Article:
Atrioventricular Block (AV Block) – Symptoms And Treatment
A disturbance in conduction between the sinus impulse (atrial impulse) and its associated ventricular response is called atrioventricular block. (AV block) .The conduction may be abnormally slowed or completely blocked. The AV block results from a functional or pathologic defect in the AV node, bundle of His or bundle branches. Cardiac ischemia and infarction are frequently associated with conduction blocks and delays.
Three categories of AV blocks have been traditionally described
- First-degree block
- Second-degree block(which includes types I and II)
- Third-degree block( complete)
First-degree block . It is generally identified on the ECG by a prolonged PR interval(more than 0,20 second). The rhythm remains regular and each P wave is associated with a QRS complex.
First-degree block is a common finding and may occur in the absence of organic heart disease.Drugs and organic heart disorders(myocardial ischemia, congenital heard defects) may be at the root of first-degree block. First-degree block is generally monitored but is not actively managed except to alleviate the underlying cause if possible.
Second -degree block
It is diagnosed when some of the atrial impulses are not conducted to the ventricles.
Two types os second-degree block are identified by the pattern of non-conducted impulses:
- Type I(also known as – Mobitz type I, Wenckenbach)
It is associated with progressive lengthening PR intervals until one P wave is not conducted(dropped beat).The pattern repeats, causing the QRS complexes to occur in groups. This means: the PP intervals are constant, whereas the RR intervals vary.
Type I second-degree block is usually due to reversible ischemia of the AV node, often associated with acute MI. The ischemic node is slow to recover after each depolarisation, resulting, thus, in a longer and and longer nodal delay until one impulse is not conducted. This phenomenon( Wenkenbach phenomenon) gives the AV node time to recover, and the next atrial impulse is conducted more quickly with a nearly normal PR interval, beginning the cycle again.Treatment is rarely required.If the block progresses to type II block, a pacemaker may be required.
- Type II
Is identified by the presence of non-conducted P waves(dropped beats) with a consistent PR interval.The QRS complex is usually but not always, wide( 0.12 second or greater)
Type II block is usually associated with pathologic lesion of the bundle of His, the right bundle branch or both.It is the bundle branch block that causes abnormally enlarged QRS complexes. Type II is less common than type I but it is more serious. The pathology associated with this type of block is usually anterior septal MI or fibrosis of the conduction system. The evolution of this block might be complete heart block with slow ventricular escape rhythm and poor cardiac output. Type II block may also result in severe bradycardia (SLOW HEART BEAT RATE) due to the number of dropped beats. Symptomatic type II block may require implantation of a pacemaker.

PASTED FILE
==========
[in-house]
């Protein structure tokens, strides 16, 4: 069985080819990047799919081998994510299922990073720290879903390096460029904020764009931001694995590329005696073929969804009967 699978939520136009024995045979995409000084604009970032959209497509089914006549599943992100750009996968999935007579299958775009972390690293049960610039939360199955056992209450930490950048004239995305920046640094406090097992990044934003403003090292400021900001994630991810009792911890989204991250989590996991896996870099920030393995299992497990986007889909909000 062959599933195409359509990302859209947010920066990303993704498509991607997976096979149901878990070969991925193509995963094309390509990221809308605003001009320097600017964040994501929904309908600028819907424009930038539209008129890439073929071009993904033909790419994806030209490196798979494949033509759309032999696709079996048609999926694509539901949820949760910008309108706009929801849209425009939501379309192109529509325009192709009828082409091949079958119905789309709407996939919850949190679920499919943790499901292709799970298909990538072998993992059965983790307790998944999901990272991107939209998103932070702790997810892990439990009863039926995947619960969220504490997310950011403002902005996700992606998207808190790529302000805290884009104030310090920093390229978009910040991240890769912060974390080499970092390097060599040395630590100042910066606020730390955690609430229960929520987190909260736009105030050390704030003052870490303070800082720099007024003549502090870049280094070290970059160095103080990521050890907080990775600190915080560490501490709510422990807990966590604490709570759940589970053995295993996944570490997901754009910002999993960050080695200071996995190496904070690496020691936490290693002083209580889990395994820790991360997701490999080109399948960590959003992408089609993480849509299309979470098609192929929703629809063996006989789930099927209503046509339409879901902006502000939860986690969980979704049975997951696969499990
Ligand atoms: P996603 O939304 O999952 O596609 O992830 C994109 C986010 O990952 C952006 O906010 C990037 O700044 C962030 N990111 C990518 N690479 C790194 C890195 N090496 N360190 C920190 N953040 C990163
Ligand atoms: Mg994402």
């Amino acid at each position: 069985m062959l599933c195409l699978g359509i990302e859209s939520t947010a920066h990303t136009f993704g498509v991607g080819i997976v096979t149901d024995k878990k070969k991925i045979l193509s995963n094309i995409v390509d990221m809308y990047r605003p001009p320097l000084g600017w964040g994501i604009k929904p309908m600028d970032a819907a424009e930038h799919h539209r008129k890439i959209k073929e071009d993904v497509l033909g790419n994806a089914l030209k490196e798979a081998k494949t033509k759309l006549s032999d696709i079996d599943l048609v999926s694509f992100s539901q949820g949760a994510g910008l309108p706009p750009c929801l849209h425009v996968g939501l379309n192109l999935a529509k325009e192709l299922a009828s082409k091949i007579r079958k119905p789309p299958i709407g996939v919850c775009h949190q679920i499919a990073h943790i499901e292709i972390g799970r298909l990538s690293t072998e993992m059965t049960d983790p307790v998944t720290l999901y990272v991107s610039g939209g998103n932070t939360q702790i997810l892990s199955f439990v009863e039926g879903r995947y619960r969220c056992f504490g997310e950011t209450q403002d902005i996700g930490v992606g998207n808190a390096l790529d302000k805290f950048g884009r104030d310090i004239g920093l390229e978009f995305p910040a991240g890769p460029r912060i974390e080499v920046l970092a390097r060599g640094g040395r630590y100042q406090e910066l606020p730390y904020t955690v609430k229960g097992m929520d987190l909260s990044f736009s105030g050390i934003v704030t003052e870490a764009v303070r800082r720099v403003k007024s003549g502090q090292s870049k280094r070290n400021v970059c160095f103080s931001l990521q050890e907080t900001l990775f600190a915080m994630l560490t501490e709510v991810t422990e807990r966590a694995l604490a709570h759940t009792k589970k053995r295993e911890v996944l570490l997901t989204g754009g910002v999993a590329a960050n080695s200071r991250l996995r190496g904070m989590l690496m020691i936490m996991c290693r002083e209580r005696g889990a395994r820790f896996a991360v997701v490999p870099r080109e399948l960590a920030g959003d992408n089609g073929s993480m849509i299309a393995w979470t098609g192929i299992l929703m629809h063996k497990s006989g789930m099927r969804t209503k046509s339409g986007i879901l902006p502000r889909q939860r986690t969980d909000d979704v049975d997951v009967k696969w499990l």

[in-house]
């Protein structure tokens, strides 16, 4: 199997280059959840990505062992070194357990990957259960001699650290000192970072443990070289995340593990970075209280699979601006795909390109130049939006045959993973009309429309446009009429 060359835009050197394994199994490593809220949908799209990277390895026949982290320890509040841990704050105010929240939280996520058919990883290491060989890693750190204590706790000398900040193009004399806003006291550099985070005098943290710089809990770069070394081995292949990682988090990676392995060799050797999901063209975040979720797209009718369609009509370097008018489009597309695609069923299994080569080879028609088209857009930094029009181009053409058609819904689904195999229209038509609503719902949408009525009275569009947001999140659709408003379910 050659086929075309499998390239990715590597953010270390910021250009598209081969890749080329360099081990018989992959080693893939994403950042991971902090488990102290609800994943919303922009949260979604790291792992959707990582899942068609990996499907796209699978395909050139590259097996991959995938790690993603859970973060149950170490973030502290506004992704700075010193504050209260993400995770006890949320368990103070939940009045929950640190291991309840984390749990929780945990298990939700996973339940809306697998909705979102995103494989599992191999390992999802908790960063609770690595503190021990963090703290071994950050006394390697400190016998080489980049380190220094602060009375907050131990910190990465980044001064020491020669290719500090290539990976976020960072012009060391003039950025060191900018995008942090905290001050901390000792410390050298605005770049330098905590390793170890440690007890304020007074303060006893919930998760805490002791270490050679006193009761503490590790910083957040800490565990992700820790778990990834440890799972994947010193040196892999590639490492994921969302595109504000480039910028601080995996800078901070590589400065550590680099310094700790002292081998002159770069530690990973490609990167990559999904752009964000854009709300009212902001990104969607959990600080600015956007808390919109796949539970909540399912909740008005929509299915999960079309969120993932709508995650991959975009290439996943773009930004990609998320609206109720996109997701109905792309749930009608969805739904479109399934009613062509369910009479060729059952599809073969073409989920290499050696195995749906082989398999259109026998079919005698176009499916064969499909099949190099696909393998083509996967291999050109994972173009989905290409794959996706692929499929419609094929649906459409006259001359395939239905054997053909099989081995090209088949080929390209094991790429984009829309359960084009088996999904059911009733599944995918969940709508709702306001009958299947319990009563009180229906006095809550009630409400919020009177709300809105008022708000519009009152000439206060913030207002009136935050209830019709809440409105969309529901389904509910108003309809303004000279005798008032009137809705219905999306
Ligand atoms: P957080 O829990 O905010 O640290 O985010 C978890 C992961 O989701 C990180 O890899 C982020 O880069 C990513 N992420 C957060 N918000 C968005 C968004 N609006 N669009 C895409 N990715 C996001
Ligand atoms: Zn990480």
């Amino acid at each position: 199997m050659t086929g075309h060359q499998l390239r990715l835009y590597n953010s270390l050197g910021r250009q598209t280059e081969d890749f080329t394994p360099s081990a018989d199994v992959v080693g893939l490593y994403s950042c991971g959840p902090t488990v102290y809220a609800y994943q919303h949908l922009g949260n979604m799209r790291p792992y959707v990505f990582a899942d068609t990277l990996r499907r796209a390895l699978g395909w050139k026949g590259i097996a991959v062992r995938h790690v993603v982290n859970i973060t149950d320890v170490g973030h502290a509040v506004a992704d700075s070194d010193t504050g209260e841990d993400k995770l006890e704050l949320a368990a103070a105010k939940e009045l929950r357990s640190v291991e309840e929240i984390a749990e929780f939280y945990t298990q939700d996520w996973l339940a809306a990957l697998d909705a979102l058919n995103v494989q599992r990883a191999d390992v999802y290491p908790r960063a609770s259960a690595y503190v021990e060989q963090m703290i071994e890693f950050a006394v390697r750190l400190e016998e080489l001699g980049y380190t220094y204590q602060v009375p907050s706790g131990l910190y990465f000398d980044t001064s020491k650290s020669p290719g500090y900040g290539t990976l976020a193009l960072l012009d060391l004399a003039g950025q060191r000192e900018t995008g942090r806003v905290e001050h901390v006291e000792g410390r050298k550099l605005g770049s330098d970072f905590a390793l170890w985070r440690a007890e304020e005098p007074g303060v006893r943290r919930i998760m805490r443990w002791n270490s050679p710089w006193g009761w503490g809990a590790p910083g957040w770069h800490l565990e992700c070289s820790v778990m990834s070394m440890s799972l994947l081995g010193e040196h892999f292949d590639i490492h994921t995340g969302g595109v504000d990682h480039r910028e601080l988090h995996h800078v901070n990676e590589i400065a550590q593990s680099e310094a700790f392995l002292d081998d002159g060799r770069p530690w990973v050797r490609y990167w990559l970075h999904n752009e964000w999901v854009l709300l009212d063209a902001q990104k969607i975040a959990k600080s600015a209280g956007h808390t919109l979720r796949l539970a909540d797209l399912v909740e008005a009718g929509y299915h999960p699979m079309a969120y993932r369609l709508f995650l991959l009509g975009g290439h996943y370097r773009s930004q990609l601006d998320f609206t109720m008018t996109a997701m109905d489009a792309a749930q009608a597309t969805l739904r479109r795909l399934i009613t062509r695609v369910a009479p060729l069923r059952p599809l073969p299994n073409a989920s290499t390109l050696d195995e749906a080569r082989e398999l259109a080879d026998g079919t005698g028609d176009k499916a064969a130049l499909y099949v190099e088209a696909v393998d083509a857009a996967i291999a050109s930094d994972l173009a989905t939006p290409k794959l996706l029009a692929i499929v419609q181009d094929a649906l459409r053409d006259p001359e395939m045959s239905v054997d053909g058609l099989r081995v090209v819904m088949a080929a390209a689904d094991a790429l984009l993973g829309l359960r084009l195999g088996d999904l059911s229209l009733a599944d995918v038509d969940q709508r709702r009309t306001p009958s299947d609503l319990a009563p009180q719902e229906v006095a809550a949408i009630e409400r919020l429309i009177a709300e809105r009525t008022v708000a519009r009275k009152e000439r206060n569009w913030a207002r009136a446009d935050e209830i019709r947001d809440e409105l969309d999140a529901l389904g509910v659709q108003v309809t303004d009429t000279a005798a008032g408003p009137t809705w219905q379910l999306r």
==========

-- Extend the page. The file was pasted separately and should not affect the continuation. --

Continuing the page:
Third- degree block
This block may occur as a result of pathological lesion of the AV node, bundle of His, or bundle branches.
No impulses are conducted from the atria to the ventricles and a jonctional or an escape rhythm is evident.
The ECG shows regularly occurring P waves that are totally independent of the ventricular rhythm.
If the QRS is narrow, the block is most likely in the AV node, proximal to the bundle of His
A prolonged QRS interval(more than 0,12 second) indicates pathology distal to the bundle of His within the bundle branches.
The severity of symptoms is determined primarily by the heart rate, with slower rhythms being more serious.Apacemaker is usually required.
First-degree AV block has no symptoms
Second-degree AV block of type I– is characterised by the temporary absence of a heart beat described by the patient as a break.
Second-degree AV block of type II-the patient might have bradycardia, a decrease in the ability to adapt to exertion, rarely syncope.
Third-degree AV block -can have one of the following clinical manifestations:
- Severe bradycardia
- Cardiac failure symptoms
- Rare, regular arterial pulse
- Medication – alters the properties of ion movement across cardiac membranes and affect automaticity as well as the rate and duration of depolarisation and repolarisation.
Class I ( blocks the ions of sodium)
- Procainamide, Quinidine
- Lidocaine, Tocainide
- Flecainide, Propafenone
Class II (indirectly blocks the ions of calcium)
- Atenolol, Metoprolol,Propanolol
Class III ( blocks the ions of potassium)
- Amiodarone, Sotalol, Ibutilide
Class IV ( blocks the ions of calcium)
- Diltiazem, Verapamil
- Digitalis (enhances vagal tone, slows heart rate and AV conduction
- Pacemaker implantation – should be performed in any patient with symptomatic bradycardia and irreversible second or third degree AV block regardless of the cause or level of block in the conducting system.
- Implantable defibrillators – that detect lethal rhythms and apply electric shocks to convert to normal sinusal rhythm( for those at high risk)
Treatment for this tpe of dysrhithmias ( AV blocks) centers on maintaining adequate cardiac output, providing antiarhytmic drugs when needed and managing the underlying pathological process.